Story of freedom city's brand
NELSON Mandela Bay should be marketed as an iconic destination city – telling the story of freedom and democracy. This is the view of tourism expert Mariette du Toit-Helmbold, who addressed stakeholders in the tourism and related industries during a Downright Dialogues session in Port Elizabeth yesterday.
Du Toit-Helmbold said as a city, Nelson Mandela Bay was competing with all the other destination cities in the world and therefore needed a coordinated marketing strategy to make the city "stand out".
She said the metro's unique selling point was the story of freedom, "a commodity people across the world are craving at the moment". This theme was particularly relevant with the 20-year celebration of democracy next year, the city's connection with former president Nelson Mandela and the groundwork that had already been done with the R17-million Mandela Bay Development Agency project, Route 67.
The route, funded by the National Lotteries Distribution Trust Fund, consists of public art symbolising Mandela's 67 years of work dedicated to the freedom of South Africa. "Creating such an emotional connection with the city as a brand will eventually lead to the transformation of the business, which is where the private tourism industry and NMB Tourism agency will play a vital role in delivering the tourism needs of the urban traveller.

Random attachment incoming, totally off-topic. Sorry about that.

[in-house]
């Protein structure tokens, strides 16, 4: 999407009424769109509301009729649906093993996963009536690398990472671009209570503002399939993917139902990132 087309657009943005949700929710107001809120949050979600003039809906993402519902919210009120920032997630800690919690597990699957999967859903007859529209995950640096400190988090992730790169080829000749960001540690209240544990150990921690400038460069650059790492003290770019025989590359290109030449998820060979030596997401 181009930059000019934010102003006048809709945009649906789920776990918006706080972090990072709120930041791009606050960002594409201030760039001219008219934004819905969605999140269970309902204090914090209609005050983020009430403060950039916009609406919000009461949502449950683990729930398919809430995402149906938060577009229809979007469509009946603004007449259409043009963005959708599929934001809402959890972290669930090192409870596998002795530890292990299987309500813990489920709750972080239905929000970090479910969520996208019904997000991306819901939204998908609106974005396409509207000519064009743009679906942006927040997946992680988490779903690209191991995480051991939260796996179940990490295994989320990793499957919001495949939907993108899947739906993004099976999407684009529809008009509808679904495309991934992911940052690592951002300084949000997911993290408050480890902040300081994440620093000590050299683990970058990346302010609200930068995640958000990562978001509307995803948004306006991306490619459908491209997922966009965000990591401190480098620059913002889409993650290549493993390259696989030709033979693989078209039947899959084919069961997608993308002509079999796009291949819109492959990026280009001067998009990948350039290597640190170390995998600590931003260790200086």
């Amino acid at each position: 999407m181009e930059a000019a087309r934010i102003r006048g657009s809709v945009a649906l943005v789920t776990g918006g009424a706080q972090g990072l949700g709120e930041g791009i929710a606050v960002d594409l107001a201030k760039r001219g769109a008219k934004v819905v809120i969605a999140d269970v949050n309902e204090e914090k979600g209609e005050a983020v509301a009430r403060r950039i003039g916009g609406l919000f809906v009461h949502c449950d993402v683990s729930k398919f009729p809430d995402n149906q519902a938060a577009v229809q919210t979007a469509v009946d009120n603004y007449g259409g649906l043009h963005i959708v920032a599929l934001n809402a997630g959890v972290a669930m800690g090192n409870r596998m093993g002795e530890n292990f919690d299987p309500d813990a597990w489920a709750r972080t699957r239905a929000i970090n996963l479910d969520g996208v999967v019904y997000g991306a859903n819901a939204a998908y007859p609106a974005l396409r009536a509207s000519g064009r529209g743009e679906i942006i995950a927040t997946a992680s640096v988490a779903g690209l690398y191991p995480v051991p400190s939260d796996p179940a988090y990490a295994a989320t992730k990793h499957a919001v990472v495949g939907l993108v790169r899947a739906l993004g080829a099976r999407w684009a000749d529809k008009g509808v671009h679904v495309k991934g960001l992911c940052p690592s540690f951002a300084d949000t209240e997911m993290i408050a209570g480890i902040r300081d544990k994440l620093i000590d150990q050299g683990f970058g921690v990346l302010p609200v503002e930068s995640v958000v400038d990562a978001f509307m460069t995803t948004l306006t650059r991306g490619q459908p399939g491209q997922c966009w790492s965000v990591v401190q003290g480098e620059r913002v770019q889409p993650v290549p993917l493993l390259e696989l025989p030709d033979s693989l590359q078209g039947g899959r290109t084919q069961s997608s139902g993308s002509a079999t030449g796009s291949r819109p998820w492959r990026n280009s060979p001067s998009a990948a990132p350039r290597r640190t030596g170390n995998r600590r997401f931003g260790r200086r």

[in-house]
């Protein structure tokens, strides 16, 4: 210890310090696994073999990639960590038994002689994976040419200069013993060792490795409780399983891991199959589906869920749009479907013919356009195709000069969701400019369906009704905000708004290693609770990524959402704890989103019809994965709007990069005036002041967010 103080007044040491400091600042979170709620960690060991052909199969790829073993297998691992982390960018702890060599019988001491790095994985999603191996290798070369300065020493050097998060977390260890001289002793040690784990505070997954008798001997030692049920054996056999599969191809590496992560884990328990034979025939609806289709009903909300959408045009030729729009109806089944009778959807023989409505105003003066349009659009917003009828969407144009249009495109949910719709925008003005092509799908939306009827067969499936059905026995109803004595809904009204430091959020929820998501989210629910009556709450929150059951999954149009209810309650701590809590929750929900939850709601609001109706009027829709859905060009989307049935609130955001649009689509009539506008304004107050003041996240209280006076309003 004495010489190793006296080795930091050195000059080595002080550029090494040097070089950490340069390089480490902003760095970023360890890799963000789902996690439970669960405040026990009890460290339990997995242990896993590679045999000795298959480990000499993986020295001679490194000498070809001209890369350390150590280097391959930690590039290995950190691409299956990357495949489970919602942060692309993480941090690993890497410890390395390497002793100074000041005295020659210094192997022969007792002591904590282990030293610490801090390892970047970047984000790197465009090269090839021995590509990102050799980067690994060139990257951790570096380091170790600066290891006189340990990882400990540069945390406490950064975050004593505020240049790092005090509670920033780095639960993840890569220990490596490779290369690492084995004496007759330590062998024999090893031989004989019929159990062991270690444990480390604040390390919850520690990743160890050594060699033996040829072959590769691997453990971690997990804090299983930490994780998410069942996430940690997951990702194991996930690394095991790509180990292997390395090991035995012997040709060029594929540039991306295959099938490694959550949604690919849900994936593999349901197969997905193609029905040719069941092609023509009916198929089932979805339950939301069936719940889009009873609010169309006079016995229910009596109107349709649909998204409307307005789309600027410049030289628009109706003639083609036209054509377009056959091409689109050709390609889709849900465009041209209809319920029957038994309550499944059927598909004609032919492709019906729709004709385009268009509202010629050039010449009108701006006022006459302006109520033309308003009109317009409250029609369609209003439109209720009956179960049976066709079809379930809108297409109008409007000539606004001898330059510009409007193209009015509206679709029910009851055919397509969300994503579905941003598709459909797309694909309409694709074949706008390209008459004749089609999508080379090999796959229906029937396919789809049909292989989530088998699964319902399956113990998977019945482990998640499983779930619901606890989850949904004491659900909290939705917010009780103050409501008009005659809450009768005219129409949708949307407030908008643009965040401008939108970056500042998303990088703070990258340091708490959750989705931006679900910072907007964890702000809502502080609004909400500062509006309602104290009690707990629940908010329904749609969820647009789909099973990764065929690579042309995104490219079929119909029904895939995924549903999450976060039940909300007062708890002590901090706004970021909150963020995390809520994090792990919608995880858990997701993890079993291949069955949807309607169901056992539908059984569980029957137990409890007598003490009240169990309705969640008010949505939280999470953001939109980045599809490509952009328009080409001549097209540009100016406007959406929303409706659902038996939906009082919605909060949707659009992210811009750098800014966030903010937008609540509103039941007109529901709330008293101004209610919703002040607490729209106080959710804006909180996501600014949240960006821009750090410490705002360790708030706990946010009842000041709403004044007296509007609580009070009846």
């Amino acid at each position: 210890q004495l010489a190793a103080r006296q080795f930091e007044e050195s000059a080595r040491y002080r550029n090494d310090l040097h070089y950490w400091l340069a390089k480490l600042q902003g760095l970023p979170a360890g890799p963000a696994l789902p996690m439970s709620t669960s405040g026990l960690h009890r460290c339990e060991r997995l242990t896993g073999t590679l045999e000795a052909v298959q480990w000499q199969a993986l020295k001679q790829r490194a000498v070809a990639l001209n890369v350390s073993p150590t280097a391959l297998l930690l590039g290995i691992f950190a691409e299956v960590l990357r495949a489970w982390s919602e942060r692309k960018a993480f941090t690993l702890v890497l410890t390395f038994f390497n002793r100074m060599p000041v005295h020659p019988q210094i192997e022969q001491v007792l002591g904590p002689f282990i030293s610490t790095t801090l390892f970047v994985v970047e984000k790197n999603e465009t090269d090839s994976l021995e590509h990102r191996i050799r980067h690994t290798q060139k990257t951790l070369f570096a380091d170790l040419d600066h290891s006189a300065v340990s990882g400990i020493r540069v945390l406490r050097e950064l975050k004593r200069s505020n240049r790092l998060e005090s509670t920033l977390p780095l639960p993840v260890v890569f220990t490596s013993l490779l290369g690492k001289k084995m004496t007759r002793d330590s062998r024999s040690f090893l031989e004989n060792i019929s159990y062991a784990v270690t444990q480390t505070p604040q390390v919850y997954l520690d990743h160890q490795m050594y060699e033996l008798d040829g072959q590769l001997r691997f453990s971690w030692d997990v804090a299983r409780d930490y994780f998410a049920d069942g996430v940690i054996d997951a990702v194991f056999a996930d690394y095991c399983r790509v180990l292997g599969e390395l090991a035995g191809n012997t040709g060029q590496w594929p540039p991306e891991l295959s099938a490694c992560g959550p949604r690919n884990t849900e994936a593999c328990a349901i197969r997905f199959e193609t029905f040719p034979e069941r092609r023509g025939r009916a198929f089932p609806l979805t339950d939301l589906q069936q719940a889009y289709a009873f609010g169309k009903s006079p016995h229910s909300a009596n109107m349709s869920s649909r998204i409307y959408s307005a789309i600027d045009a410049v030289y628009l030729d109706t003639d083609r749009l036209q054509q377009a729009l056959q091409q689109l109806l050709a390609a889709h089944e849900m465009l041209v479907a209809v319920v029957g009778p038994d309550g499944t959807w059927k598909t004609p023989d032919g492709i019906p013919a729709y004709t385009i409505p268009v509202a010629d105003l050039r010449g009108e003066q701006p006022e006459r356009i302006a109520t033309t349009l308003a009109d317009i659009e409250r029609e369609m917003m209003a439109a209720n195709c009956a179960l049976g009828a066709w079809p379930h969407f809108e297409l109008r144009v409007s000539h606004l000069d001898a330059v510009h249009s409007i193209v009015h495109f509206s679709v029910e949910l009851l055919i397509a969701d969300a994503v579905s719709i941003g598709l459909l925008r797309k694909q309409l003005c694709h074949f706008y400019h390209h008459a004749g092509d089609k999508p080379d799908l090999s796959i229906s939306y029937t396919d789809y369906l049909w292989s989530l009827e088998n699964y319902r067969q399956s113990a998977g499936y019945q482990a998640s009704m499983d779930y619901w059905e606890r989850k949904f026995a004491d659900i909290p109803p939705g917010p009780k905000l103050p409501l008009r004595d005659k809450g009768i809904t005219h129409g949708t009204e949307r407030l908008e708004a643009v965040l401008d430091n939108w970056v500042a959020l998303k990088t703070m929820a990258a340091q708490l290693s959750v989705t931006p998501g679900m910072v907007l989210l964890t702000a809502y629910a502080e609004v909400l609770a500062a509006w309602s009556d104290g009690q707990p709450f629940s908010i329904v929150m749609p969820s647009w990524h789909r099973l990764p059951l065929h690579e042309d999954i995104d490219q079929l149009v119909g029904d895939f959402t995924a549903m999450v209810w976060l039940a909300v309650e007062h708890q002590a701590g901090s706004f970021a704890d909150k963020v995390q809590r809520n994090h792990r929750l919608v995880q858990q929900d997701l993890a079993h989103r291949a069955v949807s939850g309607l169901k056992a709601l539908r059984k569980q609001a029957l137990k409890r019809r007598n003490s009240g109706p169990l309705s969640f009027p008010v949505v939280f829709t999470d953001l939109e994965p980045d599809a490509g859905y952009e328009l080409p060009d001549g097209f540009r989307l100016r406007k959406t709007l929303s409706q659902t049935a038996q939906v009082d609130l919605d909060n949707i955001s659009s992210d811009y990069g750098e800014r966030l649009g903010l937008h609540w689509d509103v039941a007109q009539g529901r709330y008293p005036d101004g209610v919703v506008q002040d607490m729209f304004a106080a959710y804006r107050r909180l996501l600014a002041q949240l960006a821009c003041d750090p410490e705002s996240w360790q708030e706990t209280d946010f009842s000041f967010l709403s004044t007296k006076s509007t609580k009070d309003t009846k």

"Your story or brand should have layers and not just one iconic attraction," Du Toit-Helmbold said.
The new breed of traveller wanted to give back to the environment they travelled in – reflecting a transition from "mindless" to "mindful" consumption.
"Beach holidays grew by only 1% last year, while city holidays grew by 15%. It is the age of the urban tourist and cities act as the hooks that draw people into the regions. Cities can be seen as the prisms which countries are viewed through," she said.
Du Toit-Helmbold said tourists had also become digital nomads who were now the citizen publishers, writers and marketers of the digital age through the various social media platforms. This should be embraced by tourism agencies as a new form of "word of mouse instead of word of mouth".
Because of the mobile revolution tourists no longer went to visitors' centres and preferred to get the information about the city they were visiting on their cellphones and other electronic devices.
Du Toit-Helmbold was the chief executive of Cape Town Tourism for more than 10 years and used blogs and social media in the organisation's hugely successful #ilovecapetown campaign last year. "This gave us free marketing we could never afford," she said.
She now owns her own tourism company, Destinate, and said she would love to head an organisation connecting African cities in collaborative marketing.
Nelson Mandela Bay Tourism (NMBT) chief executive Mandlakazi Skefile said collaborations would be welcomed and that the idea of Nelson Mandela Bay using freedom as a brand strategy was already embedded in the current tourism strategy.
"We do invite our travellers to experience the spirit of freedom in the city. What I found particularly useful was Du Toit-Helmbold's ideas on how to tell the story better. We also like her suggestion to get all stakeholders involved in building the brand," Skefile said.
The second Downright Dialogues session was held by enterprise development specialist Jupilog in association with the Mandela Bay Development Agency (MBDA) and NMBT.